January 09, 2024

Subscription Finance: Commingling Collateral Accounts


For loans primarily secured by a cash flow stream, subscription facility lenders heavily depend on collateral accounts as a key element of the security package. In this Legal Update, we delve into why subscription facilities usually prohibit depositing anything other than capital contributions into the collateral account – often referred to as commingling.

The Potential to Commingle Funds - Automatic and Indefinite Perfection of Cash Proceeds

Under the Uniform Commercial Code (“UCC”), a secured creditor’s perfected security interest in collateral continues and is automatically perfected in the proceeds of such collateral if that collateral is disposed of by the pledgor without authorization from the secured creditor. While this outcome under the UCC is beneficial to a secured creditor because it preserves the creditor’s claim on the proceeds of the original collateral, it can also generate uncertainty because cash credited to a collateral account could consist of the proceeds of another secured creditor’s unauthorized sale of the underlying collateral. For most forms of collateral proceeds, the automatic perfection is generally limited to 20 days, but when it comes to cash proceeds, automatic perfection can survive indefinitely if the proceeds are identifiable.

Considering this fact, subscription facility lenders usually require that the credit parties maintain single-purpose collateral accounts that are contractually limited to hold only capital contributions. Through this limitation, subscription facility lenders safeguard against the risk that a third-party creditor could validly claim credit balances held in the subscription facility’s collateral account as its collateral.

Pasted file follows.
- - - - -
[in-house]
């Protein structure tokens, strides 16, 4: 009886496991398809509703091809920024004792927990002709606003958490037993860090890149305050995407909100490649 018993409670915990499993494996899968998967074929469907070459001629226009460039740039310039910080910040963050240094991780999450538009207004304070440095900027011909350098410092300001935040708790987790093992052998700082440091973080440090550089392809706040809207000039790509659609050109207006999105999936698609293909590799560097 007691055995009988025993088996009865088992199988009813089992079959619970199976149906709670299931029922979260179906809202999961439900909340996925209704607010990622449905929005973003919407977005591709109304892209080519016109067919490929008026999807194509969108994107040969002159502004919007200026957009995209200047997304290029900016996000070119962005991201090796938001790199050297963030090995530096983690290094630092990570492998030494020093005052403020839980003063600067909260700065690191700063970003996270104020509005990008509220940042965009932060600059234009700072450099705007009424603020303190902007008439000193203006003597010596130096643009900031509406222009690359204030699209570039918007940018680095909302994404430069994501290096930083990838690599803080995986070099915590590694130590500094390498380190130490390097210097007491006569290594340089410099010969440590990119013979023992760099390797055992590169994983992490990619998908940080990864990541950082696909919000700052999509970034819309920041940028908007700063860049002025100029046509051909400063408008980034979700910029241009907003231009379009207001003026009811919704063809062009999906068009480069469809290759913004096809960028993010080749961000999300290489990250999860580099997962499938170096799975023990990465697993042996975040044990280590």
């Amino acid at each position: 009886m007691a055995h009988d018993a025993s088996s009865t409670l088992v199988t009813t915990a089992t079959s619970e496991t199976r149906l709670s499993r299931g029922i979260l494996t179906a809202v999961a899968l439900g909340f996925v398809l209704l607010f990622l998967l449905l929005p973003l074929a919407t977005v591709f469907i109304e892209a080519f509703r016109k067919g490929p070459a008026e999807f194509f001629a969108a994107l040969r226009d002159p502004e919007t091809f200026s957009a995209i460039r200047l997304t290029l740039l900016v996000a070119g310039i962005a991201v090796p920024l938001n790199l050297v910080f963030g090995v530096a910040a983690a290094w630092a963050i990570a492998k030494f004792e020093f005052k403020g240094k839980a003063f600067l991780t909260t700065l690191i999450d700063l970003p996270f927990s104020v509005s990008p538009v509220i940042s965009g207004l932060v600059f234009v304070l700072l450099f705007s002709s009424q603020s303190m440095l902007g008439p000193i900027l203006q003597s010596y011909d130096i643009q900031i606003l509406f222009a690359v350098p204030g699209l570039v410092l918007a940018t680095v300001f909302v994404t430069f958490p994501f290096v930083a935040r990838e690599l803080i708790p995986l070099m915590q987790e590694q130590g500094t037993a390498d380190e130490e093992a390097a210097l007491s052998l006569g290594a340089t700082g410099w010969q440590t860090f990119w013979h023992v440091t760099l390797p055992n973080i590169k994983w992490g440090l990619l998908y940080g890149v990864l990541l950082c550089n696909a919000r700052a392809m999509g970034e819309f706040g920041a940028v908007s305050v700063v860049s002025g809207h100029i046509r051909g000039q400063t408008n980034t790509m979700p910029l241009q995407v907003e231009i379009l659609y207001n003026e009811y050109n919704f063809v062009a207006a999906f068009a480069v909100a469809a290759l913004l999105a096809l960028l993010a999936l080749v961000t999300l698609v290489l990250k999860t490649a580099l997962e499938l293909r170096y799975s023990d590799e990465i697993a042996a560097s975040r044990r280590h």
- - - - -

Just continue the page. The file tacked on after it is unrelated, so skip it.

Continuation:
For operational ease, however, many private equity funds (“Funds”) bristle at opening dedicated capital contribution accounts to serve as collateral accounts. Instead, they would prefer to use a single account for multiple purposes, such as to receive capital contributions from investors, hold distributions from underlying assets, and make distributions back to investors. Many Funds push their subscription facility lenders for the general account approach on the theory that the lender benefits from having a single account because they are gaining more collateral (i.e., amounts deposited more than the traditional subline collateral, namely capital contributions). While subline lenders could, in one sense, benefit from these additional credit balances, they could also be harmed by the potential uncertainty arising from a single general purpose account because most Funds use asset-level secured leverage, which raises concerns that an asset-level secured creditor might have a valid, first-priority secured claim on amounts credited to the single, general purpose account as proceeds of portfolio level collateral. Most subline lenders favor the certainty that a dedicated capital contribution account provides versus the benefits of this “boot” collateral.

Allocation of Commingled Cash Proceeds is Uncertain